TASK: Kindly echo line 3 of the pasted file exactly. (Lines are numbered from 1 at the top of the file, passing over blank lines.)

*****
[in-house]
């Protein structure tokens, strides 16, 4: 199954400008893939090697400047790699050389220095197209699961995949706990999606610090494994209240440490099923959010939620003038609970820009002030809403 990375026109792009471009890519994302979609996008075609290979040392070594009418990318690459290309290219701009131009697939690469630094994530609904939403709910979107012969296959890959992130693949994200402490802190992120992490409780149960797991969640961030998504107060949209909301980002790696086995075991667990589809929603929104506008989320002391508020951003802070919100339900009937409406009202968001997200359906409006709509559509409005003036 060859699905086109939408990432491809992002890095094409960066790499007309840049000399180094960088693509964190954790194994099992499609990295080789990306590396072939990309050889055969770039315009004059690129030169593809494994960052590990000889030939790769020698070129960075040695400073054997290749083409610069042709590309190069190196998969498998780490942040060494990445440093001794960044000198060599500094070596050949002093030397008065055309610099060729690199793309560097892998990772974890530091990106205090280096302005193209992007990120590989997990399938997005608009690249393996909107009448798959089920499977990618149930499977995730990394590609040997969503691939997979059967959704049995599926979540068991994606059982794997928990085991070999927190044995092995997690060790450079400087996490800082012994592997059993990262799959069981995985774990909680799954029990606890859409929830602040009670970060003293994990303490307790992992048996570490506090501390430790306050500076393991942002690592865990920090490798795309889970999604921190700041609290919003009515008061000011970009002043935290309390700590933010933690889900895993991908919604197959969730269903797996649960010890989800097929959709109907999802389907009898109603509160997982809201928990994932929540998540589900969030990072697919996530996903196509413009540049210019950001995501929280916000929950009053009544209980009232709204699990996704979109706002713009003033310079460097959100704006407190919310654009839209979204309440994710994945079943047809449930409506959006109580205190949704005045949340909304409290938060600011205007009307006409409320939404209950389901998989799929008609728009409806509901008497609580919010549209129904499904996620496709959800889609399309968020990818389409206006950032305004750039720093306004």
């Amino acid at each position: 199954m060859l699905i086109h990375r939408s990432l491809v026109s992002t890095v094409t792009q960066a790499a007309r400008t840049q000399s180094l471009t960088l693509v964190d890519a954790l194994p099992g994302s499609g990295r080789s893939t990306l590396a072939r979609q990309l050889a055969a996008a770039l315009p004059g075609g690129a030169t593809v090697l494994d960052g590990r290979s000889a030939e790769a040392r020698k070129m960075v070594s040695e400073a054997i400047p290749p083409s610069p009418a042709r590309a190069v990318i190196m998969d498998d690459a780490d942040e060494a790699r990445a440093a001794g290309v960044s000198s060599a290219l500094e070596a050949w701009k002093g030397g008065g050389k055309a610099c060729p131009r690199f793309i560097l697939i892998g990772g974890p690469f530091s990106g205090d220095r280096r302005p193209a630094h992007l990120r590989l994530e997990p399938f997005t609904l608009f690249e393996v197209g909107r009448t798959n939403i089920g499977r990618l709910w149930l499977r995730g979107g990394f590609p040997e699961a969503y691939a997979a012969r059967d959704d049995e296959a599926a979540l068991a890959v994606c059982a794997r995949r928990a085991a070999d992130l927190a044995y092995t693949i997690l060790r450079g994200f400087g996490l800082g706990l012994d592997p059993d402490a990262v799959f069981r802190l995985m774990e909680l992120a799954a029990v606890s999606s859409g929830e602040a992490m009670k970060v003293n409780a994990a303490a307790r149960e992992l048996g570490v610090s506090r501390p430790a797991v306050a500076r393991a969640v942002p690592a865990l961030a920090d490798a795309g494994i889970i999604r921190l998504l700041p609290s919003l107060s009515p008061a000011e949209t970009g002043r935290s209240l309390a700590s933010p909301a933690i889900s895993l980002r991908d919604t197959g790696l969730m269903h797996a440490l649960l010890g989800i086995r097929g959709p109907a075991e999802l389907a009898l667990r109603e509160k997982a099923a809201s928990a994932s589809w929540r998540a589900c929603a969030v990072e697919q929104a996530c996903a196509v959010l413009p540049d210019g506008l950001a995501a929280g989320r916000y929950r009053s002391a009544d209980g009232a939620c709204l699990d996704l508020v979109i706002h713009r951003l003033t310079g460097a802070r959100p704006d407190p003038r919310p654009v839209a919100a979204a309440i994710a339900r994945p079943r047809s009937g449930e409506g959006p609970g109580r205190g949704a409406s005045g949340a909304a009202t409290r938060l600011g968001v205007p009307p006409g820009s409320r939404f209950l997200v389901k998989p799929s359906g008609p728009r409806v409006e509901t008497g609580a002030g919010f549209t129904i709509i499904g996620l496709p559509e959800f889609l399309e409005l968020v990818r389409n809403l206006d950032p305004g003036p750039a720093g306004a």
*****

């Amino acid at each position: 199954m060859l699905i086109h990375r939408s990432l491809v026109s992002t890095v094409t792009q960066a790499a007309r400008t840049q000399s180094l471009t960088l693509v964190d890519a954790l194994p099992g994302s499609g990295r080789s893939t990306l590396a072939r979609q990309l050889a055969a996008a770039l315009p004059g075609g690129a030169t593809v090697l494994d960052g590990r290979s000889a030939e790769a040392r020698k070129m960075v070594s040695e400073a054997i400047p290749p083409s610069p009418a042709r590309a190069v990318i190196m998969d498998d690459a780490d942040e060494a790699r990445a440093a001794g290309v960044s000198s060599a290219l500094e070596a050949w701009k002093g030397g008065g050389k055309a610099c060729p131009r690199f793309i560097l697939i892998g990772g974890p690469f530091s990106g205090d220095r280096r302005p193209a630094h992007l990120r590989l994530e997990p399938f997005t609904l608009f690249e393996v197209g909107r009448t798959n939403i089920g499977r990618l709910w149930l499977r995730g979107g990394f590609p040997e699961a969503y691939a997979a012969r059967d959704d049995e296959a599926a979540l068991a890959v994606c059982a794997r995949r928990a085991a070999d992130l927190a044995y092995t693949i997690l060790r450079g994200f400087g996490l800082g706990l012994d592997p059993d402490a990262v799959f069981r802190l995985m774990e909680l992120a799954a029990v606890s999606s859409g929830e602040a992490m009670k970060v003293n409780a994990a303490a307790r149960e992992l048996g570490v610090s506090r501390p430790a797991v306050a500076r393991a969640v942002p690592a865990l961030a920090d490798a795309g494994i889970i999604r921190l998504l700041p609290s919003l107060s009515p008061a000011e949209t970009g002043r935290s209240l309390a700590s933010p909301a933690i889900s895993l980002r991908d919604t197959g790696l969730m269903h797996a440490l649960l010890g989800i086995r097929g959709p109907a075991e999802l389907a009898l667990r109603e509160k997982a099923a809201s928990a994932s589809w929540r998540a589900c929603a969030v990072e697919q929104a996530c996903a196509v959010l413009p540049d210019g506008l950001a995501a929280g989320r916000y929950r009053s002391a009544d209980g009232a939620c709204l699990d996704l508020v979109i706002h713009r951003l003033t310079g460097a802070r959100p704006d407190p003038r919310p654009v839209a919100a979204a309440i994710a339900r994945p079943r047809s009937g449930e409506g959006p609970g109580r205190g949704a409406s005045g949340a909304a009202t409290r938060l600011g968001v205007p009307p006409g820009s409320r939404f209950l997200v389901k998989p799929s359906g008609p728009r409806v409006e509901t008497g609580a002030g919010f549209t129904i709509i499904g996620l496709p559509e959800f889609l399309e409005l968020v990818r389409n809403l206006d950032p305004g003036p750039a720093g306004a």